This claim having arisen from dealings in India, between parties residing there, the law of England, which governs contracts in our Indian territories, is alone applicable to those dealings, and by that law this action is barred by lapse of time. The deposit was made in 1786 ; Dr. Fyffe's insanity commenced in 1793; more than six years had expired from the cause of action accruing, and the statute of limitations began to operate. It is an established rule that if the statute begins to run against a claim, there can be no suspension or interruption of it afterwards ; its march cannot be arrested by death, departure from the realm, nor insanity ; Rhodes V. Smethurst ($). The cases of Murray v. The East India Company (g), and Douglas v. Forrest (h), may be cited for the Respondents on this point; but they do not apply to the circumstances of this case, the right of action in both of them not having arisen until after the deaths of the respective parties. The operation of the statute was not affected by William Fairlie's letter enclosing the account to J. Fyffe, in 1812. That was his individual act; and even if it imposed on him an obligation to pay this debt, his absent partners were not, and (f) 4 Mees. & W. 42,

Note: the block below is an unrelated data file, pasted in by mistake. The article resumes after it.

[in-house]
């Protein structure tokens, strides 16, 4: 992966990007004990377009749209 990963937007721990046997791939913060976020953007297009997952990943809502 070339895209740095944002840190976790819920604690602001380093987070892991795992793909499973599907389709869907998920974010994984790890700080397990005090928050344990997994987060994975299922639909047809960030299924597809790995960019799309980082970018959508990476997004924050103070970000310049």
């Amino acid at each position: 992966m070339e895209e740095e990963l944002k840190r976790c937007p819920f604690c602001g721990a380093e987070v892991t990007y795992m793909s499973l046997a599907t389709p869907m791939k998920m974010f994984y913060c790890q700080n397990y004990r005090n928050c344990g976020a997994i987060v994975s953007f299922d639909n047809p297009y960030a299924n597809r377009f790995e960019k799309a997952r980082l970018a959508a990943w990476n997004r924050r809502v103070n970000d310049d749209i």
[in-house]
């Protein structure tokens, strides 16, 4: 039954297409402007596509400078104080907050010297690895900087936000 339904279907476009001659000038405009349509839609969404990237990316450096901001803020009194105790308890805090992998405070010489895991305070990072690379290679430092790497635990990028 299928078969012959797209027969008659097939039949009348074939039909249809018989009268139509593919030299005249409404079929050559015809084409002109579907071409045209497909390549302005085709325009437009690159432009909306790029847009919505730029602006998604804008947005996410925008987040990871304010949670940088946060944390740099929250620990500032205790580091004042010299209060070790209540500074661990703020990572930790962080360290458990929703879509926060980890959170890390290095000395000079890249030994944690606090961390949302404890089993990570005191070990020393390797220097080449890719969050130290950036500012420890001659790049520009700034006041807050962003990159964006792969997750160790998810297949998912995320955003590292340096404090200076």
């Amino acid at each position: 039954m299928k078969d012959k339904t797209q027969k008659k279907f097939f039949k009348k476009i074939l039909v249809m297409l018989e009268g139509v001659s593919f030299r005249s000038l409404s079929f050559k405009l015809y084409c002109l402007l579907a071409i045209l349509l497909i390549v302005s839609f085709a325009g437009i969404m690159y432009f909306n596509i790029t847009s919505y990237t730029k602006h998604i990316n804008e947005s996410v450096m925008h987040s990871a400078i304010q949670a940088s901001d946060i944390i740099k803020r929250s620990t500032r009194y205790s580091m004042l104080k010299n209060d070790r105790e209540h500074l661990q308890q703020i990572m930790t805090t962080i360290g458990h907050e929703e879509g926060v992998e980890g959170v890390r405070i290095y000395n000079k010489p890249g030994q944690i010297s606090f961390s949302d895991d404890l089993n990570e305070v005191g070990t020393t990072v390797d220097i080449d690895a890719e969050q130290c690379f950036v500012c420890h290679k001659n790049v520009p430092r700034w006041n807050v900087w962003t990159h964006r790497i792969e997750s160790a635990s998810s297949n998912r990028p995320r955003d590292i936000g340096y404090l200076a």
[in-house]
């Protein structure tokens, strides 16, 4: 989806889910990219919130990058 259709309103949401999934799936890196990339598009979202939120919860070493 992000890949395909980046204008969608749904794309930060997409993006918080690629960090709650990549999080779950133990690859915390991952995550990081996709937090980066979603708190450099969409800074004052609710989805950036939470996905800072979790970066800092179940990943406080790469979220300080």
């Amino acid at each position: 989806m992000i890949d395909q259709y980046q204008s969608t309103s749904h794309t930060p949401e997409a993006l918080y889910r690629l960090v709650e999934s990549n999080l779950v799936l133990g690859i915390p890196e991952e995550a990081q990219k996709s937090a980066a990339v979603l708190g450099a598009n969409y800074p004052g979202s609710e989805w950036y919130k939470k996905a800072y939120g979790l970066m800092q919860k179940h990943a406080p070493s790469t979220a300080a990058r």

(h) 4 Bing. 686. (g) 5 B, & Ald. 204.
certainly an individual partner was not, bound by his undertaking. But the letter contained no offer to undertake such an obligation, and there was no acceptance by the Respondents of such an offer.